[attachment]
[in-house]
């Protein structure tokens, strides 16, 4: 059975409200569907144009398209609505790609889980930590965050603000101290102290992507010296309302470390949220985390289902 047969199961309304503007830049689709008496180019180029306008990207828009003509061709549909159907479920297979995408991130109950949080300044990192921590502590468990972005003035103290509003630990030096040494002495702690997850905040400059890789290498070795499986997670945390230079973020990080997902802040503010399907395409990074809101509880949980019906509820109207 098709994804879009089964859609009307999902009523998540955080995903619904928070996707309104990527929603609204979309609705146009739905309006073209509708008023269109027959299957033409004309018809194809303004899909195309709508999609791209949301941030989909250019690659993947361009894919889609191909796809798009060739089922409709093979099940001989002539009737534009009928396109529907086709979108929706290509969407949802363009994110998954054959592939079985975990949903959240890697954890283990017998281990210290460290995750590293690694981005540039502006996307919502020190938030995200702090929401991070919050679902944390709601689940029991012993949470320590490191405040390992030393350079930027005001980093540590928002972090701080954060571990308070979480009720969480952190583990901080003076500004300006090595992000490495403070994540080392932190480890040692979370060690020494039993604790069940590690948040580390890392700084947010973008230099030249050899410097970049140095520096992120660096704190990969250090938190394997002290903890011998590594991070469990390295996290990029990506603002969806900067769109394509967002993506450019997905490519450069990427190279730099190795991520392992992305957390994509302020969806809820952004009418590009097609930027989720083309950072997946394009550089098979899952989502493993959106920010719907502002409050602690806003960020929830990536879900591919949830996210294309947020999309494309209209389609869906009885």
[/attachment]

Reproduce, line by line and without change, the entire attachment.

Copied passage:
[in-house]
């Protein structure tokens, strides 16, 4: 059975409200569907144009398209609505790609889980930590965050603000101290102290992507010296309302470390949220985390289902 047969199961309304503007830049689709008496180019180029306008990207828009003509061709549909159907479920297979995408991130109950949080300044990192921590502590468990972005003035103290509003630990030096040494002495702690997850905040400059890789290498070795499986997670945390230079973020990080997902802040503010399907395409990074809101509880949980019906509820109207 098709994804879009089964859609009307999902009523998540955080995903619904928070996707309104990527929603609204979309609705146009739905309006073209509708008023269109027959299957033409004309018809194809303004899909195309709508999609791209949301941030989909250019690659993947361009894919889609191909796809798009060739089922409709093979099940001989002539009737534009009928396109529907086709979108929706290509969407949802363009994110998954054959592939079985975990949903959240890697954890283990017998281990210290460290995750590293690694981005540039502006996307919502020190938030995200702090929401991070919050679902944390709601689940029991012993949470320590490191405040390992030393350079930027005001980093540590928002972090701080954060571990308070979480009720969480952190583990901080003076500004300006090595992000490495403070994540080392932190480890040692979370060690020494039993604790069940590690948040580390890392700084947010973008230099030249050899410097970049140095520096992120660096704190990969250090938190394997002290903890011998590594991070469990390295996290990029990506603002969806900067769109394509967002993506450019997905490519450069990427190279730099190795991520392992992305957390994509302020969806809820952004009418590009097609930027989720083309950072997946394009550089098979899952989502493993959106920010719907502002409050602690806003960020929830990536879900591919949830996210294309947020999309494309209209389609869906009885």